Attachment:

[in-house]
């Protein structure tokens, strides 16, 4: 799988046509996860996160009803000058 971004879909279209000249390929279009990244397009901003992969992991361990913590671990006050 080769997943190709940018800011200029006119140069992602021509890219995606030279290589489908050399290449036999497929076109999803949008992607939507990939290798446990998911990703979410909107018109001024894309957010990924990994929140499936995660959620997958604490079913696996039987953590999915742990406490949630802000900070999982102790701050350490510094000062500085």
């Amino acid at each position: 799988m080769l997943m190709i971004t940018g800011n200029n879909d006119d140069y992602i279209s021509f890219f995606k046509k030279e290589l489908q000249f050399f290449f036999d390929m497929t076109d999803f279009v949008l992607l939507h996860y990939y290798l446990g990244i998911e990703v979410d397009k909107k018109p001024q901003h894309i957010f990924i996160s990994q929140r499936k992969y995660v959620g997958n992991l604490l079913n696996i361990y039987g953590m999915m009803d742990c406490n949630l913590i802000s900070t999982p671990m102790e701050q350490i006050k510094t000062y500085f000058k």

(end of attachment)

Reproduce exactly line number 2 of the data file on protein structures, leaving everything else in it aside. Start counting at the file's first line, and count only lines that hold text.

């Protein structure tokens, strides 16, 4: 799988046509996860996160009803000058 971004879909279209000249390929279009990244397009901003992969992991361990913590671990006050 080769997943190709940018800011200029006119140069992602021509890219995606030279290589489908050399290449036999497929076109999803949008992607939507990939290798446990998911990703979410909107018109001024894309957010990924990994929140499936995660959620997958604490079913696996039987953590999915742990406490949630802000900070999982102790701050350490510094000062500085």